On a daily basis, I deal with caring for people who have reached the final stages of their life. I say "stages" because entering an aged care facility does not mean the end of your life, nor does it mean you're dying. It just means that you need someone there to look after you 24/7 for whatever reason that may be, and you can't get that at home with your family. Sometimes the needs of a person exceed the capabilities of the carer. It's an emotionally draining job and I can only imagine it would be multiplied when looking after a loved one. And let me clear up a common misconception - not all elderly people require care, not all of them get Dementia, not all of them lose the ability to control their bodily functions. Just some of them.
The final stage of life is called Palliative Care. Basically, it's when your body shuts down on you and starts to slowly die. You don't eat or drink, you don't speak or move, you lay in a bed, crawled up in foetal position, your body becomes stiff, you lose weight faster than ever imaginable, and your mind leaves you. The last two senses to fade out in the human body are touch/pain and hearing. Sight, taste and smell are lost early. To compensate for the incredible pain you're in, you're usually put on strong as fuck pain killers. Watching a person I care for at work slowly slip away is difficult at the best of times.
Today was an experience I'm not likely to forget. My grandma has been battling cancer for the last couple of years. She had breast cancer and survived, but it spread to her liver and this time she's not so lucky. It's taken over 70% of her liver and she's undergoing chemotherapy and other experimental drugs in hopes to erase it. I've been well aware that she's dying at a rate much quicker than she should be, but today was the first time I really took it in. It's one thing to hear my mother tell me about it; it's another thing to witness my grandma hold back her tears while she has a blood test via a port in her chest. For the first time she's been battling cancer, I saw her real pain.
And it fucking killed me.
I had to walk away and cry to myself out of her sight. My mother acted as a shield between us, but my grandma obviously knew. When I'm at work, I shut it out. I remember that it's not my personal business and I'm there to do my job. I still care, but it's well within my means and under control. I'm yet to form a real bond with a resident to the point I'd cry if they were to pass away. But when it's your own family, it really fucks you up. I felt sick in the core of my stomach, and as much as I wanted to control my tears, I couldn't. Suddenly the reasons why I've been so angry came to me.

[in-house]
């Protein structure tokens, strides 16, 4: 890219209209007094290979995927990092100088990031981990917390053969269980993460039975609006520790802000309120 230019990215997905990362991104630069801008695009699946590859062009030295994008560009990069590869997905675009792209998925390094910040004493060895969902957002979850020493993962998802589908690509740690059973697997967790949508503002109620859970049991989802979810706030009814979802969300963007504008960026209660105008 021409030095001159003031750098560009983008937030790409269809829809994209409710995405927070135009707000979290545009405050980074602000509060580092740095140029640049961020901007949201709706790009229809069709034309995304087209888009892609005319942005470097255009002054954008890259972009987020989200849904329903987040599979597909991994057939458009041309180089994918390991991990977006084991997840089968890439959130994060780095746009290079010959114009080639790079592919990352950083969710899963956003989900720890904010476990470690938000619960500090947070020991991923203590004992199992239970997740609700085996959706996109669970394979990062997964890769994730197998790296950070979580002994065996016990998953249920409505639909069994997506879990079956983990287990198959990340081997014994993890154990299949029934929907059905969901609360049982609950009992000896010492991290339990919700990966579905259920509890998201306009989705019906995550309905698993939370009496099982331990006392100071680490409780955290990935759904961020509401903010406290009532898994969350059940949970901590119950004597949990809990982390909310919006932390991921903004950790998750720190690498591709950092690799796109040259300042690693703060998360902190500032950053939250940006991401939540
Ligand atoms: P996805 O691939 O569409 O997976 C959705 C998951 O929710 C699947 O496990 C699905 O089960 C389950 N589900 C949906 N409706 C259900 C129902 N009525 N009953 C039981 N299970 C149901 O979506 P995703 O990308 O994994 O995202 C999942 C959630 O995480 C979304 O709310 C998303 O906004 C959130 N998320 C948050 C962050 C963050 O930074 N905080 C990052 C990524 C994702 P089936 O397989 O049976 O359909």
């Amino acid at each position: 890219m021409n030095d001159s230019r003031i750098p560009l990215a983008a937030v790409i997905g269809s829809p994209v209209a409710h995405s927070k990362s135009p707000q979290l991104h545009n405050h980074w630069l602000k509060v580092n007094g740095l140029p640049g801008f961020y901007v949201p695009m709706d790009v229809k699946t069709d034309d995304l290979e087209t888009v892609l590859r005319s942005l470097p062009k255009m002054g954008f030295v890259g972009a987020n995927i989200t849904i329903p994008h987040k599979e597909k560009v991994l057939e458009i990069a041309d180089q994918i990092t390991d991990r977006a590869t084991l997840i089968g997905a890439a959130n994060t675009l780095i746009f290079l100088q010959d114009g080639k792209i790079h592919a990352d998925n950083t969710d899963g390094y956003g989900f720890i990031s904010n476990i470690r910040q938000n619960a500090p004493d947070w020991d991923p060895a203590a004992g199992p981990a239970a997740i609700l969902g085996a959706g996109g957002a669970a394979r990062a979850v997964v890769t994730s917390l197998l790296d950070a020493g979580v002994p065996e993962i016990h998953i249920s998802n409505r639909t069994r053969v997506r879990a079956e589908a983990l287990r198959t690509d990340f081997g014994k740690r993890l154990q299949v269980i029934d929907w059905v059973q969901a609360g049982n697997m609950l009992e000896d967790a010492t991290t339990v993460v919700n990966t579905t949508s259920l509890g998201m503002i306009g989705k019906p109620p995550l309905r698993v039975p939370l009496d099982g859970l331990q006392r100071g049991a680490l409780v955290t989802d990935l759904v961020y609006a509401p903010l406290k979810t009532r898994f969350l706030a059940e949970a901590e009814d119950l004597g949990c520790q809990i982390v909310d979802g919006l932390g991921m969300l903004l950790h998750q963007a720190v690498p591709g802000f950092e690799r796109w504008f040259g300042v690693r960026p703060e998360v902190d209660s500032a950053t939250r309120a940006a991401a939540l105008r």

I'm angry because of her cancer. I'm angry because she talks as if she's not going to make it. I'm angry because she's afraid. I'm angry because, well, I don't want to lose her. But mostly, I'm angry at myself for not taking this whole fucked up situation as seriously as I should have. I'm angry at myself for not ever making the time to call her or see her. I'm angry at myself for brushing off her attempts to spend time with me while she's still got it. I'm angry at myself for treating this as if it were work. I'm angry at myself for not caring enough, not being there often enough, not loving her as much as she deserves. I'm so fucking angry at myself for not being a good enough person for her. She needs all the support she can get, and I was too busy with my own life to see how painful hers truly is.
As of today, I'm going to be the best goddamn granddaughter she's ever going to need. I'm going to see her more, and when I can't, I'm going to call her more. I'm going to ask how she's feeling and how her treatments are going. I'm going to take her to the hospital and help out so my mother, who's caring for her full time, can have a break. She goes to hospital every Monday, which is lucky for me since that's the only constant day off I have over my roster at work. Mondays are now days I will call/see her.
This coming Monday she's having a blood transfusion because her haemoglobin is too low. It'll take 6 hours. I bought myself a car today. I have no excuses left to run. Monday afternoon, when she gets out, I want to be there to take her home. It's the least I can do to begin making up for all the times I haven't been there.
They say you never really know what you've got until you lose it. That's not true. I know exactly how fucking lucky I am to have such a strong, brave and beautiful woman in my life. I'm not going to take that for granted. She means more to me than her weight in gold. The day she passes away... I don't know what I'll do.